In a statement, the organization of the Shell Prize affirms that “it always reflected the effervescence of the theatrical scene in Rio de Janeiro, and this year’s award had the predominance of black professionals. If the award already consecrated actors and actresses known to the general public, it also has the concern of being a vanguard and recognizing various actors, actresses and spectacles before gaining major notoriety.”
Three more projects with blacks were awarded
This year, four of the nine categories of the Shell Award were won by black artists. In addition to the members of the 2ª Black, in the Innovation category, winners André Lemos (Direction, with “Esperança na revolta“), Larissa Luz (Music, with Elza) and Doris Rolemberg (Scenario, with “A última aventura é a morte”). The organization of the prize does not confirm, but professionals of the artistic class affirm that this edition had a record of blacks with works awarded.
“This edition was rather atypical. Perhaps because it is the oldest theater prize, it has a more avant-garde tendency, valuing whoever assembles their shows on race. The others still privilege the great productions, the musicals … The Shell jury seemed to me more open to trends and to understand that black culture is part of the country. After all, we represent 54% of the national population. You can no longer see only whites in the theater, on TV and in the movies,” says Lemos, the first black director to be considered by Shell.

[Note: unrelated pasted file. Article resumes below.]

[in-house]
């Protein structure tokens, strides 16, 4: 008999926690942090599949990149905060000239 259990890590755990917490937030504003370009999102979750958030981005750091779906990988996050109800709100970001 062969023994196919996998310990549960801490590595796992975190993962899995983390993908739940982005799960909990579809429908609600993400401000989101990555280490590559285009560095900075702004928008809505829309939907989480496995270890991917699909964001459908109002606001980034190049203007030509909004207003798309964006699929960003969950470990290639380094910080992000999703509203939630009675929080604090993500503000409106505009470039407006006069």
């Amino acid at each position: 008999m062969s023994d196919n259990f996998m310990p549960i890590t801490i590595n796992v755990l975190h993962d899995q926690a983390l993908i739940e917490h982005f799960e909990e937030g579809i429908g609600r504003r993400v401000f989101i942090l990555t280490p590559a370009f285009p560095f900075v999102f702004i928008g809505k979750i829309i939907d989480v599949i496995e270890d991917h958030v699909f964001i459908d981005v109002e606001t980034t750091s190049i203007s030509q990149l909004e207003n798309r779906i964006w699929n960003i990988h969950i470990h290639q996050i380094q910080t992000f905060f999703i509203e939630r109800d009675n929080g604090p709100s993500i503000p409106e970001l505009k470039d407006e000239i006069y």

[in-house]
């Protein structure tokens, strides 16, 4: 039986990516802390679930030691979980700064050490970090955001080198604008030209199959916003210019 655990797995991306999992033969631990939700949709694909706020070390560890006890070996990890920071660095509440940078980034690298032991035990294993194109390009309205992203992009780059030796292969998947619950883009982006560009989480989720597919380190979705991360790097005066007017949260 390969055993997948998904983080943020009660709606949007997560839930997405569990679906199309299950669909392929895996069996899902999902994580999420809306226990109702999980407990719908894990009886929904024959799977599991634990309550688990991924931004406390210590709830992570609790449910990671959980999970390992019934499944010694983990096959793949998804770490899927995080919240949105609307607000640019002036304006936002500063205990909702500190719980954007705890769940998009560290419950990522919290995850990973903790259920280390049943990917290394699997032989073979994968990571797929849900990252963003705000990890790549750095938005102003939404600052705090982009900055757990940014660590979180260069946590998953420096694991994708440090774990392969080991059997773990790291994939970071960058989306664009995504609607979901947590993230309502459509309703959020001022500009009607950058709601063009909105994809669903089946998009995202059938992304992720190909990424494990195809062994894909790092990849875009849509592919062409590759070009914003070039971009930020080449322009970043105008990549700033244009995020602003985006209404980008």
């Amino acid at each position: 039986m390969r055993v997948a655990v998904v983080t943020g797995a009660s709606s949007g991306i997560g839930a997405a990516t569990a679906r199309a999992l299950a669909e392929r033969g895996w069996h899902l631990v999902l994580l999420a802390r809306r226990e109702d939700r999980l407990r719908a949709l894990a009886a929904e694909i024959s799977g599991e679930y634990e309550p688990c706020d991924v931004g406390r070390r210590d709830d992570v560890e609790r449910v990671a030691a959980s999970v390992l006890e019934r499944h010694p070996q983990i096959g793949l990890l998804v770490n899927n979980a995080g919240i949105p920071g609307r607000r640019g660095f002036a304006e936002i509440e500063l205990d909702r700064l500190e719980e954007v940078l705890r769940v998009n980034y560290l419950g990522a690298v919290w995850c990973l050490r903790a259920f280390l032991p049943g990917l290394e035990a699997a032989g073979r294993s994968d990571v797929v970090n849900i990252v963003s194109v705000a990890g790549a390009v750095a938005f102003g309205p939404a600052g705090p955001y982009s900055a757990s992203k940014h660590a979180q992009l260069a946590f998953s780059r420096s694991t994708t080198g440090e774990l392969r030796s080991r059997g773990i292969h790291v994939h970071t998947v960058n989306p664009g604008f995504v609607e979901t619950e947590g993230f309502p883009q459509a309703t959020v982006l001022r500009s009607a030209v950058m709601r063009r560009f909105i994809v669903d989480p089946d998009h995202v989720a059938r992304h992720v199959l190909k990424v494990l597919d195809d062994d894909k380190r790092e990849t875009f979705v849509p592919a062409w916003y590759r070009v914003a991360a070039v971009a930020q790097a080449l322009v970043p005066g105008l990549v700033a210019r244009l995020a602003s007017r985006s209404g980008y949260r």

This was the first prize the director earned in his 15-year artistic career. If he had been born white, however, he believes that his professional trajectory would have been recognized a long time ago.
“Art is very undemocratic, the black is always in the place of marginalization. I myself was greatly marginalized by the class itself for having already denounced a group of which I was part, in which I suffered racism. But from my work I started to have a little more voice. Of course, if I had another history, if it were white, it would be all different. However, my art would not have all this power. People come out of my scrambled assemblies, because in them they have a lot of my experience, which includes countless difficulties and struggle. I decided not to give the response for everything I’ve suffered in my life. I preferred to transform it into art and throw it into the theater,” says Lemos.
Larissa Luz: contemplated in the Music category
The artistic restlessness of musical director Larissa Luz made her look for spaces where there was masculine predominance. She, who is also a singer, felt fulfilled for having won the Shell Award in the Music category.
“This is a space that we, black women, must occupy. There are growing numbers of sound techniques, musicians and black music producers, but I hope that with this recognition, the number will increase even more,” she says.